- Using social media as a tool to learn and support ourselves is also giving us the chance to explore the subject with anonymity, so it can be less embarrassing as well as a useful tool for those who do not wish to approach agencies.
- Quite simply, with mainly Twitter in mind (as a friend pointed out, it seems less intrusive than other social media sites) there is IMMENSE (this word was used a few times) support available. The experiences and people are also extremely diverse so it is highly likely you will find what you are looking for.
- Also social media has proved useful in helping to track down and find those with dementia who have gotten lost while walking or wandering http://www.abertay.ac.uk/about/news/newsarchive/2013/name,12623,en.html
So if Social Media is so damn wonderful, why should we read blogs:?
- It is a much more personal approach. Not hindered by character limits. Which means it is more engaging and can feel more informative
- Blogs can be used as online resources. I have found several (and hopefully written) posts that have basic factual information as well as opinion that can be used in day to day life for carers and carees.
- Reading and commenting on blogs can help expand that support network and community. In the same time as expanding our knowledge of dementia and its effects
- I personally find it uplifting to read other people’s methods for coping with days and behaviours and assisting those with dementia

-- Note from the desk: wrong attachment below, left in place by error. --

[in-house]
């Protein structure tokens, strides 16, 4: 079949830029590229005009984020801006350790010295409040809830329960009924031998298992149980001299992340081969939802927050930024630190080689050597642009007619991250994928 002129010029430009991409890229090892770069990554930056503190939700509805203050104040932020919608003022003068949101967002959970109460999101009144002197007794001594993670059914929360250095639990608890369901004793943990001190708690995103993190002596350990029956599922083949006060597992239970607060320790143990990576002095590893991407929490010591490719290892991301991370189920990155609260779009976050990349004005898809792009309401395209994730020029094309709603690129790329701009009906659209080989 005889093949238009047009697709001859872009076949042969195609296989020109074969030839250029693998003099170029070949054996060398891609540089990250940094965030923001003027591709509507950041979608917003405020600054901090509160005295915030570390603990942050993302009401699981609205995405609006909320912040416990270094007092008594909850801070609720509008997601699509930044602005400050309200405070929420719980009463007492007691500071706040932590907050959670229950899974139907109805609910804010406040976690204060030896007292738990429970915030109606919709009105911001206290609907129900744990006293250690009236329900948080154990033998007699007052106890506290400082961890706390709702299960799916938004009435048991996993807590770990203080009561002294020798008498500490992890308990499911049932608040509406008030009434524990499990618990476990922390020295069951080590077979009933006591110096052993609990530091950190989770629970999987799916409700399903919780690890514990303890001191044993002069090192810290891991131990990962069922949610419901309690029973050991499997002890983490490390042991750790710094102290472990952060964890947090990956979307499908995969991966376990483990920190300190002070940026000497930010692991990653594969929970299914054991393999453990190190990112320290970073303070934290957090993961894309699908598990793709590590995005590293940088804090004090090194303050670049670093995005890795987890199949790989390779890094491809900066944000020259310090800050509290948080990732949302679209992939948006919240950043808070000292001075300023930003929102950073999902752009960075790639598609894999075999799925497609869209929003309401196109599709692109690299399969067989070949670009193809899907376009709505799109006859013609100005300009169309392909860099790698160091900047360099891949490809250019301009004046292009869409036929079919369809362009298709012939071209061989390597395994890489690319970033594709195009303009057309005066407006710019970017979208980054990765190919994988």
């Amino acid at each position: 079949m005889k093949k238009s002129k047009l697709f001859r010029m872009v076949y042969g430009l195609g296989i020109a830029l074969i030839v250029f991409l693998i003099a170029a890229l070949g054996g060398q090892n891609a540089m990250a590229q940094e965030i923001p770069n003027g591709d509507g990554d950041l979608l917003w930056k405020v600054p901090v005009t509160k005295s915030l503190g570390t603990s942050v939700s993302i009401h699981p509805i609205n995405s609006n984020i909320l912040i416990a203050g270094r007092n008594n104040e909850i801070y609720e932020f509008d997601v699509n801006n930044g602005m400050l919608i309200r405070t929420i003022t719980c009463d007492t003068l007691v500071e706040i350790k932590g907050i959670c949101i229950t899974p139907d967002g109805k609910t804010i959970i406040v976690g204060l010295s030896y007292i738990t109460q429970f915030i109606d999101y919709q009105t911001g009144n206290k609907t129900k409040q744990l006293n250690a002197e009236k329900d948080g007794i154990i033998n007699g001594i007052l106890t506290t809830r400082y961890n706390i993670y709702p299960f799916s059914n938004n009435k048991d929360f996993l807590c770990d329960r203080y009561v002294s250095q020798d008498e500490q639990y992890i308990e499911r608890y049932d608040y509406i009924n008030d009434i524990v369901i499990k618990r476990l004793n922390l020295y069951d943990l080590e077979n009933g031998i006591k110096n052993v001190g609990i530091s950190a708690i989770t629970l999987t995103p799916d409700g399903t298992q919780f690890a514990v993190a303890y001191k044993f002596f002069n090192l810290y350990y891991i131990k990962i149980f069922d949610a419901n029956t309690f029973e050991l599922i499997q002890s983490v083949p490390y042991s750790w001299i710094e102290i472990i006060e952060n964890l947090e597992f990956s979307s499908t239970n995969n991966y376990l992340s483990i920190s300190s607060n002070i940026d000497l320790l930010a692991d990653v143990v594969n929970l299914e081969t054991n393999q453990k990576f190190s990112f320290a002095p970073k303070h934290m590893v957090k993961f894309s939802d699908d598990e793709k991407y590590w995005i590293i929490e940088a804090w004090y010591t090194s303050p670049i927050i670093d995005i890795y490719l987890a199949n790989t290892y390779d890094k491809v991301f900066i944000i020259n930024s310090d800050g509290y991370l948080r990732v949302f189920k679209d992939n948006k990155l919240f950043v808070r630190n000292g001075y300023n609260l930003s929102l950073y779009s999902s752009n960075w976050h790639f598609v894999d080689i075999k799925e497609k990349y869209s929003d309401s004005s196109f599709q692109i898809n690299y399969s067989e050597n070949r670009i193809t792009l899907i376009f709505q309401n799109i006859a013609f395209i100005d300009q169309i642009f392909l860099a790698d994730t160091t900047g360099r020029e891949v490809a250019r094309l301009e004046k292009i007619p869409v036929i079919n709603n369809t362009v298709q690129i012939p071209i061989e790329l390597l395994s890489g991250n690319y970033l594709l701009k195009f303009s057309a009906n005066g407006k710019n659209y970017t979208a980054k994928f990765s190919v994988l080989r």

- Reading blogs, which can be very in depth allows the love, passion and pride to show through. Giving a much deeper connection than a two sentence update on social media.
- Blogs can also help to highlight the commanalities as well as differences between situations, giving us a better view of partnerships, sharing ideas and opening conversations.
Blogs are not only helpful from the points of view of those in the caring world though, here are a few opinions I collected from outside the Twitter circle:
- The blogs are interesting and informative. Makes you realise how amazing carers are. After reading posts I would not be as scared to be in that situation as I might have been
- Learned how to deal with aggressive behaviours. It can be scary but patience and perseverence are key (to obtaining goal). Even if it takes ages. Could take minutes or hours (I got the feeling this person understood that it is OK for things to take time, sometimes gives better results)
- Learned lots as a long distance carer, and about my daughter who cares. I am finding out about my relatives past, that they never shared with me. It is nice to have those memories once the person is gone.
So taking all that on board as incentives for writing a blog. Why are some of us so keen to share:?